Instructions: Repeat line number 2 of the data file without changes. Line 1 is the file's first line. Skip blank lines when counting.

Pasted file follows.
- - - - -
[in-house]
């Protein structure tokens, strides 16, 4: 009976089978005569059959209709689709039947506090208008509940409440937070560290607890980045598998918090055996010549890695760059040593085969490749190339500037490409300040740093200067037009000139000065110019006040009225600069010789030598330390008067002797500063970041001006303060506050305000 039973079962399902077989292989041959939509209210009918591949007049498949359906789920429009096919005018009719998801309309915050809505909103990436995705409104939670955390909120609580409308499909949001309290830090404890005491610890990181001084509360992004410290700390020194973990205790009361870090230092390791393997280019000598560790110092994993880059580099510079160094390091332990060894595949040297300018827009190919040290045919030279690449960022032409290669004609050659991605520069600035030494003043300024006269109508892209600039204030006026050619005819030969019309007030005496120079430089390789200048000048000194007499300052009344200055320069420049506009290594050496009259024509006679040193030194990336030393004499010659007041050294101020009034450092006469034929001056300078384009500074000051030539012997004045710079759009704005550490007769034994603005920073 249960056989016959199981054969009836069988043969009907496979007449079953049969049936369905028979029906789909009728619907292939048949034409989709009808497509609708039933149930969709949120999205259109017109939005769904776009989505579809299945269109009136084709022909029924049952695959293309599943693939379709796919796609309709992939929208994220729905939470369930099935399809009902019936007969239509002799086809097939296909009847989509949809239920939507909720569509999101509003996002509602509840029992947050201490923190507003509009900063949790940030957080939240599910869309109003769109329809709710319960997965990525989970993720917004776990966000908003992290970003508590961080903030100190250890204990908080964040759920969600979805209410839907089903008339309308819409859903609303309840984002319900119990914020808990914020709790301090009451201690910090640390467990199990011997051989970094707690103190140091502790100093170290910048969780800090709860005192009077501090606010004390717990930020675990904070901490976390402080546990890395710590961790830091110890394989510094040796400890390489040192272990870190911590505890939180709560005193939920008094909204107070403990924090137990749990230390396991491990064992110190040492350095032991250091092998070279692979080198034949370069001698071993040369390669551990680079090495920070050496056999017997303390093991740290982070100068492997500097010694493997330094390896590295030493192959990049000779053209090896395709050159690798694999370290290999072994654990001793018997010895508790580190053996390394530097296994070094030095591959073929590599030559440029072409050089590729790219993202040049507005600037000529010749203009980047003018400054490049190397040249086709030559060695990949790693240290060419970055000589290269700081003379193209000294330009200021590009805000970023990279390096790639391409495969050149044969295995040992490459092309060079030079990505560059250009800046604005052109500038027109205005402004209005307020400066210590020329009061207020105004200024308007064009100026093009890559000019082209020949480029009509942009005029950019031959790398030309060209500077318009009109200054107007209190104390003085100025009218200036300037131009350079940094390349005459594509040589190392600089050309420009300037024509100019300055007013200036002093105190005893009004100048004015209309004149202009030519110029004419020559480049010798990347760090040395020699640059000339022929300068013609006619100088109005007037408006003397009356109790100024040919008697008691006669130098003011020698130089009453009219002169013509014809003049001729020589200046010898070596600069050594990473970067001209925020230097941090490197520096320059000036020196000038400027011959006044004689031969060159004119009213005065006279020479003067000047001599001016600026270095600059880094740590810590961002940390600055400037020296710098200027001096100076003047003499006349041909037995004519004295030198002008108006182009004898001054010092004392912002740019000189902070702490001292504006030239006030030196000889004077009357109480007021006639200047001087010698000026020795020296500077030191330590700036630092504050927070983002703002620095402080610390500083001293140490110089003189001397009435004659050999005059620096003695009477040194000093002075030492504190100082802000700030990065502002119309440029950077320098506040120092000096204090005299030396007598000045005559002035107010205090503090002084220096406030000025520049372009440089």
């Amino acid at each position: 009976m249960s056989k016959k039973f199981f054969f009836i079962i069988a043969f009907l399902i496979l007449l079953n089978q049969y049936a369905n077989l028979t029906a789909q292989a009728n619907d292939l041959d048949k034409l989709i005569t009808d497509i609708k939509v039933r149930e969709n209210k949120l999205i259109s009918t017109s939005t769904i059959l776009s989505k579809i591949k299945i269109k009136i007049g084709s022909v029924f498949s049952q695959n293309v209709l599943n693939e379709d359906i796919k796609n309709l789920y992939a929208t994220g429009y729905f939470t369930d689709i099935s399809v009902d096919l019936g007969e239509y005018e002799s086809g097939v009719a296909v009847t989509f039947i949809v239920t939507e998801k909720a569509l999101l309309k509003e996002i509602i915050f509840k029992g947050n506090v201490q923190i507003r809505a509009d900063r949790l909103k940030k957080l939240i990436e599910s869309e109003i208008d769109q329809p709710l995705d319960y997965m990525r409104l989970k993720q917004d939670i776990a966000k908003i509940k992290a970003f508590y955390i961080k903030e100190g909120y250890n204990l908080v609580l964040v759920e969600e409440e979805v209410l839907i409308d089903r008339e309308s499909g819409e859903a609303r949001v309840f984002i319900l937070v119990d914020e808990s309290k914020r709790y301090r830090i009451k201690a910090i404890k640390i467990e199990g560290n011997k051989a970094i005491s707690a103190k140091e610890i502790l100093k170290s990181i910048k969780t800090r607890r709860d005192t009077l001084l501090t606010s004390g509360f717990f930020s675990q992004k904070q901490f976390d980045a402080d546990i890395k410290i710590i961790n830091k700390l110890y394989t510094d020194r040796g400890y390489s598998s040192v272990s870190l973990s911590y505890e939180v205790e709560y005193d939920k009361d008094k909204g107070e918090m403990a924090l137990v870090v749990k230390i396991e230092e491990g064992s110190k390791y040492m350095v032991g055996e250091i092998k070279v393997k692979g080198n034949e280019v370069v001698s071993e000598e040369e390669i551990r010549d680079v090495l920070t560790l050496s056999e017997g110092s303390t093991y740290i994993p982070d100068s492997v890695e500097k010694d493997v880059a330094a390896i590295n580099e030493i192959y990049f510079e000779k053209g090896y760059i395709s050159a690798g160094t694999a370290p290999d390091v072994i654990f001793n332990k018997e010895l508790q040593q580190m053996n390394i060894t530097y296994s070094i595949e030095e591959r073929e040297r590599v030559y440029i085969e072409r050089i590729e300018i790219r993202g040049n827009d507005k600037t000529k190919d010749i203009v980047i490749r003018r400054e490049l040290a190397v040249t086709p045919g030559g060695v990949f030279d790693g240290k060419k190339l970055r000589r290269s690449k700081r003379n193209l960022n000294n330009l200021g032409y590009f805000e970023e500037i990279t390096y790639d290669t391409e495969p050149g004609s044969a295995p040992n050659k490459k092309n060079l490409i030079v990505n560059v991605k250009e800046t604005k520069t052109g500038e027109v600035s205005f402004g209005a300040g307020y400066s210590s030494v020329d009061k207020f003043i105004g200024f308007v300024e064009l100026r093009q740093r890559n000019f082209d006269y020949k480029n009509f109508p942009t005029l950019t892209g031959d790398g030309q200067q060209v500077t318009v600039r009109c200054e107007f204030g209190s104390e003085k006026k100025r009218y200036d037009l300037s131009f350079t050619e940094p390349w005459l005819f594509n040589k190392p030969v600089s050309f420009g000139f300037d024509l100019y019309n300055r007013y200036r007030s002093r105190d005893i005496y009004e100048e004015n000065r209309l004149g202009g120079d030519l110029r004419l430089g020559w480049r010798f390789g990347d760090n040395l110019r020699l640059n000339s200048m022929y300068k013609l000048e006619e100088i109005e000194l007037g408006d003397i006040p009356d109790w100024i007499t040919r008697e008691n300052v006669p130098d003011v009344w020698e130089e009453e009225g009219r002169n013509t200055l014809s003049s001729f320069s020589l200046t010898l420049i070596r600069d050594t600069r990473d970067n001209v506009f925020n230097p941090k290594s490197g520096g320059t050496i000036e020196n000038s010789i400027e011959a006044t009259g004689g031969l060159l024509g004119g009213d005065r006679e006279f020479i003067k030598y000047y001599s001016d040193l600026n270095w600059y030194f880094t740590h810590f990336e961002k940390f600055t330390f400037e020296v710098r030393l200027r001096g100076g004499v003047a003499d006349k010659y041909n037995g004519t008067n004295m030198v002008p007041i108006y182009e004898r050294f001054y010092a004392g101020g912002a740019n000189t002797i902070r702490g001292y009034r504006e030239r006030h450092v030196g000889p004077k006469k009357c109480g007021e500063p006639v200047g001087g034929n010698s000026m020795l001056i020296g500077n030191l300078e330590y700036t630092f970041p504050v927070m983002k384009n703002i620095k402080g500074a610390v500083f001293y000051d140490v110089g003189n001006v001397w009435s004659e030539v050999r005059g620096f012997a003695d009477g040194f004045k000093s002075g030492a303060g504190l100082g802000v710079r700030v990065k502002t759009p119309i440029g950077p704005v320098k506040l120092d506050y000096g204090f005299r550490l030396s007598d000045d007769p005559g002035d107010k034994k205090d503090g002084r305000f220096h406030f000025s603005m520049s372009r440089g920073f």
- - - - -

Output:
């Protein structure tokens, strides 16, 4: 009976089978005569059959209709689709039947506090208008509940409440937070560290607890980045598998918090055996010549890695760059040593085969490749190339500037490409300040740093200067037009000139000065110019006040009225600069010789030598330390008067002797500063970041001006303060506050305000 039973079962399902077989292989041959939509209210009918591949007049498949359906789920429009096919005018009719998801309309915050809505909103990436995705409104939670955390909120609580409308499909949001309290830090404890005491610890990181001084509360992004410290700390020194973990205790009361870090230092390791393997280019000598560790110092994993880059580099510079160094390091332990060894595949040297300018827009190919040290045919030279690449960022032409290669004609050659991605520069600035030494003043300024006269109508892209600039204030006026050619005819030969019309007030005496120079430089390789200048000048000194007499300052009344200055320069420049506009290594050496009259024509006679040193030194990336030393004499010659007041050294101020009034450092006469034929001056300078384009500074000051030539012997004045710079759009704005550490007769034994603005920073 249960056989016959199981054969009836069988043969009907496979007449079953049969049936369905028979029906789909009728619907292939048949034409989709009808497509609708039933149930969709949120999205259109017109939005769904776009989505579809299945269109009136084709022909029924049952695959293309599943693939379709796919796609309709992939929208994220729905939470369930099935399809009902019936007969239509002799086809097939296909009847989509949809239920939507909720569509999101509003996002509602509840029992947050201490923190507003509009900063949790940030957080939240599910869309109003769109329809709710319960997965990525989970993720917004776990966000908003992290970003508590961080903030100190250890204990908080964040759920969600979805209410839907089903008339309308819409859903609303309840984002319900119990914020808990914020709790301090009451201690910090640390467990199990011997051989970094707690103190140091502790100093170290910048969780800090709860005192009077501090606010004390717990930020675990904070901490976390402080546990890395710590961790830091110890394989510094040796400890390489040192272990870190911590505890939180709560005193939920008094909204107070403990924090137990749990230390396991491990064992110190040492350095032991250091092998070279692979080198034949370069001698071993040369390669551990680079090495920070050496056999017997303390093991740290982070100068492997500097010694493997330094390896590295030493192959990049000779053209090896395709050159690798694999370290290999072994654990001793018997010895508790580190053996390394530097296994070094030095591959073929590599030559440029072409050089590729790219993202040049507005600037000529010749203009980047003018400054490049190397040249086709030559060695990949790693240290060419970055000589290269700081003379193209000294330009200021590009805000970023990279390096790639391409495969050149044969295995040992490459092309060079030079990505560059250009800046604005052109500038027109205005402004209005307020400066210590020329009061207020105004200024308007064009100026093009890559000019082209020949480029009509942009005029950019031959790398030309060209500077318009009109200054107007209190104390003085100025009218200036300037131009350079940094390349005459594509040589190392600089050309420009300037024509100019300055007013200036002093105190005893009004100048004015209309004149202009030519110029004419020559480049010798990347760090040395020699640059000339022929300068013609006619100088109005007037408006003397009356109790100024040919008697008691006669130098003011020698130089009453009219002169013509014809003049001729020589200046010898070596600069050594990473970067001209925020230097941090490197520096320059000036020196000038400027011959006044004689031969060159004119009213005065006279020479003067000047001599001016600026270095600059880094740590810590961002940390600055400037020296710098200027001096100076003047003499006349041909037995004519004295030198002008108006182009004898001054010092004392912002740019000189902070702490001292504006030239006030030196000889004077009357109480007021006639200047001087010698000026020795020296500077030191330590700036630092504050927070983002703002620095402080610390500083001293140490110089003189001397009435004659050999005059620096003695009477040194000093002075030492504190100082802000700030990065502002119309440029950077320098506040120092000096204090005299030396007598000045005559002035107010205090503090002084220096406030000025520049372009440089």